1University of Sassari, Italy; 2University of Reading, Meteorology Department, Reading, UK; 3CMCC-Euro-Mediterranean Center on Climate Change, Italy; 4University of Helsinki, Department of Physics, Finland
Carbon fluxes represent the net exchange between an ecosystem and the overlying atmosphere. In urban areas, it is due to the sum of biogenic components (ecosystem respiration and photosynthesis processes) and anthropogenic contributes (human and animal respiration, transportation, domestic heating/cooling).
Suburban areas, with typically a higher vegetation surface fraction than city centers, show a similar behavior to natural ecosystems and the diurnal carbon uptake by plants and lawns can help in reducing CO2 emitted by human activities. This effect is particularly evident during the growing season.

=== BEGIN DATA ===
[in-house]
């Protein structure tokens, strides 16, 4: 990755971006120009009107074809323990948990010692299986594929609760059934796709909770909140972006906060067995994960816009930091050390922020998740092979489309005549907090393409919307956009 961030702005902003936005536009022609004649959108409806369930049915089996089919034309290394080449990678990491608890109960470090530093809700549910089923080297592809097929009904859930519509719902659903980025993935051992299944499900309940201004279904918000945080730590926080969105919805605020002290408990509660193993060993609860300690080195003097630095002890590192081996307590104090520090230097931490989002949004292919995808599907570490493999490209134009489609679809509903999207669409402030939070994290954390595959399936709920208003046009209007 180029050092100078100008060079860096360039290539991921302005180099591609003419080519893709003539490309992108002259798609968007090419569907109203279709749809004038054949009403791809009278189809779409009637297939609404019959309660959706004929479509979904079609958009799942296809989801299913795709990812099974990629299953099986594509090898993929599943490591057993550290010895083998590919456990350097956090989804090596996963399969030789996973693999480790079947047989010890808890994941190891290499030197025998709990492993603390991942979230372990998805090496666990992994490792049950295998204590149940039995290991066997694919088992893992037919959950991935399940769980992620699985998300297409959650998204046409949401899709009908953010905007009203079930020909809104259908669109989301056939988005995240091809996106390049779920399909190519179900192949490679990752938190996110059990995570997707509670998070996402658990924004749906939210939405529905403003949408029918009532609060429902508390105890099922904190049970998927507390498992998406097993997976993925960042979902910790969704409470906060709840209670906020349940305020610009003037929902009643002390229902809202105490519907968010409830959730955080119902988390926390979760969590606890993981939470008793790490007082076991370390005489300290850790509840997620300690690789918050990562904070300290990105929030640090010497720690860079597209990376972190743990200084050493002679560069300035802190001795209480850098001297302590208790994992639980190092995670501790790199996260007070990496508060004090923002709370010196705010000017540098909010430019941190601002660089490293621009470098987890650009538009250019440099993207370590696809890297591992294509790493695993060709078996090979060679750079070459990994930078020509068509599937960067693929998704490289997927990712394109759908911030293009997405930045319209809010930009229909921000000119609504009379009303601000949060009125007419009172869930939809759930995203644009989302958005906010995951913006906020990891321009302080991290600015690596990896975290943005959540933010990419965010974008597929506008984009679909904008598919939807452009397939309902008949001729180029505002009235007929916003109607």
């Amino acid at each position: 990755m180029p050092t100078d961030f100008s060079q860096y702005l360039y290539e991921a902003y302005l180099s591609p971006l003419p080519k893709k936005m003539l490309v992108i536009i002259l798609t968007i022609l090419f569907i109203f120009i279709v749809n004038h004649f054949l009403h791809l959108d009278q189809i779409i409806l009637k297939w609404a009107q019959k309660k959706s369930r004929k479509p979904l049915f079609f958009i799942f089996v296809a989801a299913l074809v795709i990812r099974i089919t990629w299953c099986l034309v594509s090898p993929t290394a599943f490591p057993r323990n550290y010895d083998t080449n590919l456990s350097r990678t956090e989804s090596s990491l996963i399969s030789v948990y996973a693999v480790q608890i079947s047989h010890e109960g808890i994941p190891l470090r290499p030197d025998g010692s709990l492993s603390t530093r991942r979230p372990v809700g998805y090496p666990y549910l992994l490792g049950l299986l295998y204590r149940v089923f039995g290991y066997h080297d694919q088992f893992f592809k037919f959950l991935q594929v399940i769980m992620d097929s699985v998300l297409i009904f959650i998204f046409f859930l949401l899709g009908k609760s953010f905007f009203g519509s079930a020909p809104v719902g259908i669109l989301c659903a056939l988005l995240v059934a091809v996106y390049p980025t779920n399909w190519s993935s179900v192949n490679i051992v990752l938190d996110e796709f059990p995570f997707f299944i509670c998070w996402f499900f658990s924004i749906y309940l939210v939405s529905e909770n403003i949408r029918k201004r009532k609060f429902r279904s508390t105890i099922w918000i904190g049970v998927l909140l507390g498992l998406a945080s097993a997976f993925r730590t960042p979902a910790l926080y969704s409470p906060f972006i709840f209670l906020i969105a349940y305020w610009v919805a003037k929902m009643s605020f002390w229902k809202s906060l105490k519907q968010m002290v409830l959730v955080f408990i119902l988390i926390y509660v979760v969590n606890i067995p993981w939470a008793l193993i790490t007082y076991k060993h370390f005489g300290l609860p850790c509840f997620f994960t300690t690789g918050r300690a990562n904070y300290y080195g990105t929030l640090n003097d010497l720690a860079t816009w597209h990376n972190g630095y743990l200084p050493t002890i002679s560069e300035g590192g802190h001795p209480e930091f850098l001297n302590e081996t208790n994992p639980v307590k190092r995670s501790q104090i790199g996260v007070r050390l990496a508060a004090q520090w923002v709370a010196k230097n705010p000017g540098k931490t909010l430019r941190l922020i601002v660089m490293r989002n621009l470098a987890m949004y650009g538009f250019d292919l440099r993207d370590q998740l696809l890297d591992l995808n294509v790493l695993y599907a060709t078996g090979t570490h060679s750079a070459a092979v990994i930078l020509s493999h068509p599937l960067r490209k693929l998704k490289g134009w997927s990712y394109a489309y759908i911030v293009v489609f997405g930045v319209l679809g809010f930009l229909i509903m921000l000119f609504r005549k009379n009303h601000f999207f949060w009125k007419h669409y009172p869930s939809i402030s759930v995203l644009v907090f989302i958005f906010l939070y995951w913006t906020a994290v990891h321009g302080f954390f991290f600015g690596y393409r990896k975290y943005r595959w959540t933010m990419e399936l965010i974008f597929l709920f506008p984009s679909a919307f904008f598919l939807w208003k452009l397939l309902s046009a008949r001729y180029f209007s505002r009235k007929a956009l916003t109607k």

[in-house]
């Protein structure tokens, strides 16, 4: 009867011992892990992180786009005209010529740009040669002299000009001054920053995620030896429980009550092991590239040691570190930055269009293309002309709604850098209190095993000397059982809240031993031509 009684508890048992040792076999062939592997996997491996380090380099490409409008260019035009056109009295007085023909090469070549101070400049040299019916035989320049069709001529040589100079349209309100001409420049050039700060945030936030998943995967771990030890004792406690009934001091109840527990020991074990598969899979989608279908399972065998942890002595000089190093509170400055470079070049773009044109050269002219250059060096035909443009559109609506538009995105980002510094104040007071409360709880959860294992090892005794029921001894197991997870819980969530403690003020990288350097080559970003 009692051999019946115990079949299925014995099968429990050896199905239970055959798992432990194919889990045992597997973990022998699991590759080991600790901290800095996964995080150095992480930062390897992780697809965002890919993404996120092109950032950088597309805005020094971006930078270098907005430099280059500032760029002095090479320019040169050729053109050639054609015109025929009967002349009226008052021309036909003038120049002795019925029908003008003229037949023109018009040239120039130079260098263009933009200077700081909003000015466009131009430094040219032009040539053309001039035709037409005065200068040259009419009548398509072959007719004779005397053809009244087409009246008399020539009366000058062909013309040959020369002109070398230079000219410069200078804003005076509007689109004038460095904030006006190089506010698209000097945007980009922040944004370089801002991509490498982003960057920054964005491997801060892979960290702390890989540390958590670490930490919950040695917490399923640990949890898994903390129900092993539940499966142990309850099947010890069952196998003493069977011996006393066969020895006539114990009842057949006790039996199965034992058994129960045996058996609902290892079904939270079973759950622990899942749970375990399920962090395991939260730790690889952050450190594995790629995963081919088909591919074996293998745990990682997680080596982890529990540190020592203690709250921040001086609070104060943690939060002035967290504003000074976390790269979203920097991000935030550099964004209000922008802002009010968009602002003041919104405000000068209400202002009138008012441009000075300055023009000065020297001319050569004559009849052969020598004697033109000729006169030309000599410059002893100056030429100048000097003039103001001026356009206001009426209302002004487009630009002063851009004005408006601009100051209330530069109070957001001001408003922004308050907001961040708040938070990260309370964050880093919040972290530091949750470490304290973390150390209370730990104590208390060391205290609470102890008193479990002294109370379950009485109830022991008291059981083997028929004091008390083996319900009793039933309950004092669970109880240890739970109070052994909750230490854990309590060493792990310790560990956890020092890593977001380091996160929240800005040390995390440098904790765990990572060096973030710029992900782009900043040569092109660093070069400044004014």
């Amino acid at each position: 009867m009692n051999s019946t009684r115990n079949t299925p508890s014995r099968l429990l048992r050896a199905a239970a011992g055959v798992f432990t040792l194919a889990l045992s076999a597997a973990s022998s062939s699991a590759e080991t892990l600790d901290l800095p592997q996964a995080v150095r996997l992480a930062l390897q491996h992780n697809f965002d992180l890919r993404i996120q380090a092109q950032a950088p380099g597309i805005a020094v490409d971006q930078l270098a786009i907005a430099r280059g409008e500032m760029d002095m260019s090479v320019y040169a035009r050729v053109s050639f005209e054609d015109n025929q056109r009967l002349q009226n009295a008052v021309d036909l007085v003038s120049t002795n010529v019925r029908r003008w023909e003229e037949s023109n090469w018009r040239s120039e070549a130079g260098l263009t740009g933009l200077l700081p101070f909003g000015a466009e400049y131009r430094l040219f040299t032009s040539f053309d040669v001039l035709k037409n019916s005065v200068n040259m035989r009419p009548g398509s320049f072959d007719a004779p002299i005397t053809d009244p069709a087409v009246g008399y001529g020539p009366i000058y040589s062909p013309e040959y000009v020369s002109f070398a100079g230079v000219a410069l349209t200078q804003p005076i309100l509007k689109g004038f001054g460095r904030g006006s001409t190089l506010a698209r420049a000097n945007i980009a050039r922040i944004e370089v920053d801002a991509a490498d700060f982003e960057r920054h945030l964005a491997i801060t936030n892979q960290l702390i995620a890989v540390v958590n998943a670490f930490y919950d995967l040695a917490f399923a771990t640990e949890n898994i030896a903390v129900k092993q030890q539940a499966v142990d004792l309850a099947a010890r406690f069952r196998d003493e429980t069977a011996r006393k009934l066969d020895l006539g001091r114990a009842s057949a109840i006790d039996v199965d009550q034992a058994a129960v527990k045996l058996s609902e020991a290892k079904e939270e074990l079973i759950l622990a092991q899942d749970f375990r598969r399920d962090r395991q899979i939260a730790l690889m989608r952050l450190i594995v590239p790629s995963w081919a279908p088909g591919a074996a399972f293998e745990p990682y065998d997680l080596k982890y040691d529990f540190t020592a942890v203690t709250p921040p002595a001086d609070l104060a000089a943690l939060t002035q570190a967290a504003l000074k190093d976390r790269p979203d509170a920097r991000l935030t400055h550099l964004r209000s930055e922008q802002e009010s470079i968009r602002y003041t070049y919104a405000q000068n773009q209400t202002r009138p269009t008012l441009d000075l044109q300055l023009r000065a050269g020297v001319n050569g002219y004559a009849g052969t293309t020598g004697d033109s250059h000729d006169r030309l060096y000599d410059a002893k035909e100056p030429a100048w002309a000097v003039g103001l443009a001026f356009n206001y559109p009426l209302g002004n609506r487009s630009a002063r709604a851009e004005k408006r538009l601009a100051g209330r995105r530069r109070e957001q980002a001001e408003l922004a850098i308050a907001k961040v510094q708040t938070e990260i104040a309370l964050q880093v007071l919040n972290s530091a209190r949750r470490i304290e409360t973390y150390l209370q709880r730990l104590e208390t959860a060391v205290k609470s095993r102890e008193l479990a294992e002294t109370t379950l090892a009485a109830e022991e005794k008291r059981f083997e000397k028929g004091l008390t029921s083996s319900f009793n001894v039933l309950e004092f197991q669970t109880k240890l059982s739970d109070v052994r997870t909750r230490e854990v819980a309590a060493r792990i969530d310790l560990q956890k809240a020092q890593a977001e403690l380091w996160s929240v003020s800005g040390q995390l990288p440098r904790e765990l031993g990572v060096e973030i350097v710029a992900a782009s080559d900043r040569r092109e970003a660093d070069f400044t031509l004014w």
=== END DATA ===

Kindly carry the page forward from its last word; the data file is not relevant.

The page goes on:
Recent studies have shown that the natural cover fraction (obtained as the difference between total land cover and urban fraction) can be used as a proxy to estimate annual carbon exchange in urban sites.
Natural (vegetation and bare soils) and urban (buildings and impervious) cover fraction can therefore address to an estimation of carbon emissions.
The general aim of this work is the development of an empirical model to simulate the biogenic components of the vertical CO2 flux based on environmental variables and vegetation cover fraction that can be applied over different ecosystems (natural, agricultural, urban, and suburban). In particular, in urban and suburban ecosystems it can allow to investigate the role of vegetation in acting as a carbon sink or source.
The advantage of such a model is that the estimation of CO2 flux is based on a few and commonly measured variables, such as global radiation and vegetation cover fraction.
The empirical model simulates the soil and vegetation respiration and photosynthesis. It is developed using CO2 flux measurements over different ecosystems, obtained with Eddy Covariance observations both in experimental sites and from literature.
A first validation, both over natural and suburban sites, is proposed here, and results will be shown.